Saturday, 26 April 2014

Dr Who Books (and Audios) So Far Read (and Heard!), Part 8

And here is more from the most sustained series I’ve ever written on the blog here, (apart from the ‘Coffeehouse’ epic...)  Please see one of my earlier posts for a note on why I’m reading/listening in the odd order I am!

This segment has books and audios relating to the 3rd, 5th, 6th, 7th and 8th Doctors.


  1. Doctor Who: And the Daemons, by Barry Letts (Target Original)
    (3rd Doctor. I had real trouble reading this one – for a very silly reason: this was always my favourite Dr Who story EVER, growing up.  It had everything I always pick up books or watch TV or film for: demons or ghosts, possible supernatural occurrences, incredibly likeable main characters who must pit their wits [note, not brawn alone] against a distinct but localised threat, a small village setting with plenty of green to look at, superstitions which may have deeper meanings, villagers that are split by the occurrences – great commendation here to the brilliant Damaris as Miss Hawthorne, in the TV story, she was just wonderful!  I was really worried that the book might not live up to my memories of the oft rewatched episodes.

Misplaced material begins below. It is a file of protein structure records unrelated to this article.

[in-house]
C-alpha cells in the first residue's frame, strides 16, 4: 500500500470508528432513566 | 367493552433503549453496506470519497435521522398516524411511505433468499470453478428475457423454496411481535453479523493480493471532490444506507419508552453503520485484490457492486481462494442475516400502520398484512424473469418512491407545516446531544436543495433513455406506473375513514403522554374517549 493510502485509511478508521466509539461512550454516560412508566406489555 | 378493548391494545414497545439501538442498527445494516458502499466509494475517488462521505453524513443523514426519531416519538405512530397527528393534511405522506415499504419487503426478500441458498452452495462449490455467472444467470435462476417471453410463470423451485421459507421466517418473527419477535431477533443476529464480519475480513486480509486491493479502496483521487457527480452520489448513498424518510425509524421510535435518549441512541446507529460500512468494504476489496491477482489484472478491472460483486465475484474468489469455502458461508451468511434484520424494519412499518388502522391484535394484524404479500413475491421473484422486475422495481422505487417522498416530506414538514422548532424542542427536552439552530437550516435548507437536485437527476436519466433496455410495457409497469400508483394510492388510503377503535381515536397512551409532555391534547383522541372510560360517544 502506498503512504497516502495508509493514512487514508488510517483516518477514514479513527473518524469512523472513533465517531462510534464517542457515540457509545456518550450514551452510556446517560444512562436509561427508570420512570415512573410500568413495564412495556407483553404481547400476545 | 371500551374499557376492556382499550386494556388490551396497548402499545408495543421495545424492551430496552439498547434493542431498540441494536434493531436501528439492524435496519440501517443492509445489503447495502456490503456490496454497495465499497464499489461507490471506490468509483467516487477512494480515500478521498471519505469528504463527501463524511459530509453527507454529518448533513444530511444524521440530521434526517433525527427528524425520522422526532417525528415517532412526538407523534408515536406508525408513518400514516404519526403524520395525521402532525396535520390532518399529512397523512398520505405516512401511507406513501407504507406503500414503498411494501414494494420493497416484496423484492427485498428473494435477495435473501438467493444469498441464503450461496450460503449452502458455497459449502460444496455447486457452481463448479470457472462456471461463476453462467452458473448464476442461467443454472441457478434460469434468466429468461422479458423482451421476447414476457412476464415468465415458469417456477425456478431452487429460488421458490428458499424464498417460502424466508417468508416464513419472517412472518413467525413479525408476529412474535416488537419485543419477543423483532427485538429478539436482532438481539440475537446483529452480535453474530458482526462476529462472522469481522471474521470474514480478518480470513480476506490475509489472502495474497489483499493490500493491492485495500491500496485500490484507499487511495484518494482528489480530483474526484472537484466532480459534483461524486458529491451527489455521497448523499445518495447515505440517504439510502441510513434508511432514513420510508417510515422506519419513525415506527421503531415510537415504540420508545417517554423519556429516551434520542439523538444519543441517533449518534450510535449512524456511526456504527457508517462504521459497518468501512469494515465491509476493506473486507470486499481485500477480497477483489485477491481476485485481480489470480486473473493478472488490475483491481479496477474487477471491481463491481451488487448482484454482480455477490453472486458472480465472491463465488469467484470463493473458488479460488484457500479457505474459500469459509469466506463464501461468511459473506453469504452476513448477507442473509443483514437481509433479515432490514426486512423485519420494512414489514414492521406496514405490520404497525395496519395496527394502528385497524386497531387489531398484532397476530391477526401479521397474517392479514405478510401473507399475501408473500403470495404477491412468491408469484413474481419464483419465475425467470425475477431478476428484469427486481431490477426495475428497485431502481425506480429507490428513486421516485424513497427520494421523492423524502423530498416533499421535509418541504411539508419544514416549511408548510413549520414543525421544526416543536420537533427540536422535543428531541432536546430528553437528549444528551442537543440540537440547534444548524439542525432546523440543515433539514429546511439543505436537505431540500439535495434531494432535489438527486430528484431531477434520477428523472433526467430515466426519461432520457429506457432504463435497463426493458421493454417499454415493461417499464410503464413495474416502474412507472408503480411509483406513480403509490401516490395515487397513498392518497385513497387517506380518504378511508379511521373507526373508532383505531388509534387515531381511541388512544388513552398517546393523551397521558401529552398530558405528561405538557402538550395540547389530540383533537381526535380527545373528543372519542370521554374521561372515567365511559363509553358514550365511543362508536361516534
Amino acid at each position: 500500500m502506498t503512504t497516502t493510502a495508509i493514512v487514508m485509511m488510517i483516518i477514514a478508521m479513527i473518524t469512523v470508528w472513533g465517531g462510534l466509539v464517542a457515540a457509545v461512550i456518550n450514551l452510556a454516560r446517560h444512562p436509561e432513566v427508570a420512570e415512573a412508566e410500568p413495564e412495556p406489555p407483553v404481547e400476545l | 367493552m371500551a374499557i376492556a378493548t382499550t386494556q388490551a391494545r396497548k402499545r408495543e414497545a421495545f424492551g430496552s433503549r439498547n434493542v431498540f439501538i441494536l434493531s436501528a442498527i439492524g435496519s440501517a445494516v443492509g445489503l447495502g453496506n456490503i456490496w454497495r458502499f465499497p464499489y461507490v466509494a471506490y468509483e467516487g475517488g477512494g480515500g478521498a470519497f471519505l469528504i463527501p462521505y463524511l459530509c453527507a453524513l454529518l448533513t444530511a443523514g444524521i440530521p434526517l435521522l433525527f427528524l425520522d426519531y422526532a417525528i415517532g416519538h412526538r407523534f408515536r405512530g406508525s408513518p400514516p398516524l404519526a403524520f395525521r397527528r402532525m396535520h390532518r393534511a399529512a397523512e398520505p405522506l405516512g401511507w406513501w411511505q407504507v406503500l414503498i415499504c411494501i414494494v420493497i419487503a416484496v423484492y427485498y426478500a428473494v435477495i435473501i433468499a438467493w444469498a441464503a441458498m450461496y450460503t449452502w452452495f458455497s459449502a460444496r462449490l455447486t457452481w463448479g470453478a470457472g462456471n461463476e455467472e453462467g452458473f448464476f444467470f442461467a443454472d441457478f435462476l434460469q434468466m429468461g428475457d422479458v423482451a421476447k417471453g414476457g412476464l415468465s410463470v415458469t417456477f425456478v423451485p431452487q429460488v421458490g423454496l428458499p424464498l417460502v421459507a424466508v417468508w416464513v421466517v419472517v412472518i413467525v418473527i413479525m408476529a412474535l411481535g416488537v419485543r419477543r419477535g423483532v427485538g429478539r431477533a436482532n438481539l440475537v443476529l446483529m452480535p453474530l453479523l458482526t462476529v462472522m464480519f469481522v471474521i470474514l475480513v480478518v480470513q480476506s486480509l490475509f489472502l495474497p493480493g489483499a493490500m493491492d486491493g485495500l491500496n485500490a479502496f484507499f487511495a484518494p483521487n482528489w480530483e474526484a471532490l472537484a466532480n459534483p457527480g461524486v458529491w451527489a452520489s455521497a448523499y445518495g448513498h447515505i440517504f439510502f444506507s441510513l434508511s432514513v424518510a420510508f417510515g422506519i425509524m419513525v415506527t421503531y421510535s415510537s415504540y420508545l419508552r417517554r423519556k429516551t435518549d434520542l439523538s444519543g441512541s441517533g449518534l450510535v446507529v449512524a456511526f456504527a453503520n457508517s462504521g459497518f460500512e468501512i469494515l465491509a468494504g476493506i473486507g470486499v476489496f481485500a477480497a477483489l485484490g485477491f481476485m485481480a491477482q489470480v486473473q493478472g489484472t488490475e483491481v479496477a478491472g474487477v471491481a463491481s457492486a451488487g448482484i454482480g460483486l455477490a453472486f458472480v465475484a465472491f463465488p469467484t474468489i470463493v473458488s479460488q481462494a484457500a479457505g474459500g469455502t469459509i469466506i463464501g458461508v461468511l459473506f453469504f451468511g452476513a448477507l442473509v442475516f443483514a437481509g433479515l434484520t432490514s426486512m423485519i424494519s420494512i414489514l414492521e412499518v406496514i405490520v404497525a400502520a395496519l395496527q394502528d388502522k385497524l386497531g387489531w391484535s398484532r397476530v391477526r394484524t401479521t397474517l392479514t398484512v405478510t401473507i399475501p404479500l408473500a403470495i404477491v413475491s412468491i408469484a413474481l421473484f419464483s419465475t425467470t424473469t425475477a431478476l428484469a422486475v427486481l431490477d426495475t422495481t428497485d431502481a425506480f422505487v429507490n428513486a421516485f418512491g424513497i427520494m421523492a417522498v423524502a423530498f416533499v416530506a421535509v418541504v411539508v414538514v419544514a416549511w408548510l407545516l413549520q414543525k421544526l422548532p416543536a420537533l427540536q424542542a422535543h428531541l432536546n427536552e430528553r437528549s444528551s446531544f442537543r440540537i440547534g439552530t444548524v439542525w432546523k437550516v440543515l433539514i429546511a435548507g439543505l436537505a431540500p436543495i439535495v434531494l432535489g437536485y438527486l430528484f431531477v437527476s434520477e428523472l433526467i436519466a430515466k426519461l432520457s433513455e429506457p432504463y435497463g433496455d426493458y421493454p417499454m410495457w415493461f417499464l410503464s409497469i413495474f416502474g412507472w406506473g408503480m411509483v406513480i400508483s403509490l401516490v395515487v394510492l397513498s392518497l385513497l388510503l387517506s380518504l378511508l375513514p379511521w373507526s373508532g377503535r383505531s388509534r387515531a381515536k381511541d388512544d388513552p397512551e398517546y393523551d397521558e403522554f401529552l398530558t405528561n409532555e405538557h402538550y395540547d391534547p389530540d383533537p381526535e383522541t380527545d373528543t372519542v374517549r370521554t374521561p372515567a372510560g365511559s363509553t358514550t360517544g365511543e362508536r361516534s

It did – specially towards the end, where the Doctor is vainly trying to get the soldiers to construct his energy drain box, and it eventually works – right when Damaris was about to perform a similar feat but magically – to bounce energy back on the Daemon and cause him to overload.  The repeated exchanges between her and the Doctor – “magic!”, “Science, Miss Hawthorne!” punctuating her attempts to understand how the daemon works, were very nicely handled.  There’s a huge conversation where she tries to explain energy manipulation to the Doctor, and he counters that the controlling of psychokinetic energy raised by negative emotions is how the Master channels power and controls the daemon.  Miss Hawthorne despairs, “for the life of her, unable to see where the difference lay” [between the science of the daemons and the magical ideas she has studied to the same end].  Its exchanges like that that I like – where 2 seemingly completely contradictory systems try to understand each other.